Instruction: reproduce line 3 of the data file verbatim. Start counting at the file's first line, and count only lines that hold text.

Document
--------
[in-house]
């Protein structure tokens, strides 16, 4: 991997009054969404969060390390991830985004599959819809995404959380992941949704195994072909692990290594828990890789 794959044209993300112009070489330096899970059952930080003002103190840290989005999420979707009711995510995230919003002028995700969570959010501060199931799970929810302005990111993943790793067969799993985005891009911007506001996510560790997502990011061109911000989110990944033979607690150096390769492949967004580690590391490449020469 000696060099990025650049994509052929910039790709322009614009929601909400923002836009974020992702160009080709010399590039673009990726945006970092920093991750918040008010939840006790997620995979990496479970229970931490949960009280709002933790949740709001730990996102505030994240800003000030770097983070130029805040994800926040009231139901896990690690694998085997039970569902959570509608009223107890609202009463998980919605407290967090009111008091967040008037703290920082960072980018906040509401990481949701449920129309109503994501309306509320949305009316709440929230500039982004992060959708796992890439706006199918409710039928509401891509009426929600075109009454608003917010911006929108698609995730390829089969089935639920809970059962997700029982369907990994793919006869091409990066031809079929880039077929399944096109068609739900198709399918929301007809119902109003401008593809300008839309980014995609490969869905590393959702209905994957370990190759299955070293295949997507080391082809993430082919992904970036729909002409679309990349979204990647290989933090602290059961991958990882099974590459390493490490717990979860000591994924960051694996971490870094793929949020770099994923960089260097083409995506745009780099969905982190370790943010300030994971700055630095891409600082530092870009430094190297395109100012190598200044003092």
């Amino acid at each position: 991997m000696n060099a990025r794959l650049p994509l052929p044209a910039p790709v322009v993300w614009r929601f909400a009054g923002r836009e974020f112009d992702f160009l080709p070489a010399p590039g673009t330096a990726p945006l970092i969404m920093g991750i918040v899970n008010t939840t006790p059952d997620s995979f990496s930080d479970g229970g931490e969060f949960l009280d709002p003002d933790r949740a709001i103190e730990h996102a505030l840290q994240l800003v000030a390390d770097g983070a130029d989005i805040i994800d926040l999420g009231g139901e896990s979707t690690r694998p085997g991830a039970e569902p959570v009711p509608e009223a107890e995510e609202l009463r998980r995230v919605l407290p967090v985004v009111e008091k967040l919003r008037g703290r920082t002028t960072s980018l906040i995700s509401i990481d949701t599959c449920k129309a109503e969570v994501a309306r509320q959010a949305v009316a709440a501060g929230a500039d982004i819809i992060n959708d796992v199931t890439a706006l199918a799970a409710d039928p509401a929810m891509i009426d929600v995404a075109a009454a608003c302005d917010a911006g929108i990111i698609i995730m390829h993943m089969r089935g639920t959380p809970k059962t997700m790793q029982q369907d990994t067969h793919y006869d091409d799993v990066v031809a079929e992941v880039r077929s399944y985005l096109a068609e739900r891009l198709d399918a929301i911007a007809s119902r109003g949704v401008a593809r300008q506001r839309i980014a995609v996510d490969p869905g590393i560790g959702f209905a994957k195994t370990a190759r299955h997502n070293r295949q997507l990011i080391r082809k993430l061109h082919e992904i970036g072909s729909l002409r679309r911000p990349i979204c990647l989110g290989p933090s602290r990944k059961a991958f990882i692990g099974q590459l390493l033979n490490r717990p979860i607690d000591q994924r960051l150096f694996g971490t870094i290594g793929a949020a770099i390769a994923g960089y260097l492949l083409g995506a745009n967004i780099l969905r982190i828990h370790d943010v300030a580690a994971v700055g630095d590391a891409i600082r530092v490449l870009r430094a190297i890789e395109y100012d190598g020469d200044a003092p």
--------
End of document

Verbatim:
């Amino acid at each position: 991997m000696n060099a990025r794959l650049p994509l052929p044209a910039p790709v322009v993300w614009r929601f909400a009054g923002r836009e974020f112009d992702f160009l080709p070489a010399p590039g673009t330096a990726p945006l970092i969404m920093g991750i918040v899970n008010t939840t006790p059952d997620s995979f990496s930080d479970g229970g931490e969060f949960l009280d709002p003002d933790r949740a709001i103190e730990h996102a505030l840290q994240l800003v000030a390390d770097g983070a130029d989005i805040i994800d926040l999420g009231g139901e896990s979707t690690r694998p085997g991830a039970e569902p959570v009711p509608e009223a107890e995510e609202l009463r998980r995230v919605l407290p967090v985004v009111e008091k967040l919003r008037g703290r920082t002028t960072s980018l906040i995700s509401i990481d949701t599959c449920k129309a109503e969570v994501a309306r509320q959010a949305v009316a709440a501060g929230a500039d982004i819809i992060n959708d796992v199931t890439a706006l199918a799970a409710d039928p509401a929810m891509i009426d929600v995404a075109a009454a608003c302005d917010a911006g929108i990111i698609i995730m390829h993943m089969r089935g639920t959380p809970k059962t997700m790793q029982q369907d990994t067969h793919y006869d091409d799993v990066v031809a079929e992941v880039r077929s399944y985005l096109a068609e739900r891009l198709d399918a929301i911007a007809s119902r109003g949704v401008a593809r300008q506001r839309i980014a995609v996510d490969p869905g590393i560790g959702f209905a994957k195994t370990a190759r299955h997502n070293r295949q997507l990011i080391r082809k993430l061109h082919e992904i970036g072909s729909l002409r679309r911000p990349i979204c990647l989110g290989p933090s602290r990944k059961a991958f990882i692990g099974q590459l390493l033979n490490r717990p979860i607690d000591q994924r960051l150096f694996g971490t870094i290594g793929a949020a770099i390769a994923g960089y260097l492949l083409g995506a745009n967004i780099l969905r982190i828990h370790d943010v300030a580690a994971v700055g630095d590391a891409i600082r530092v490449l870009r430094a190297i890789e395109y100012d190598g020469d200044a003092p």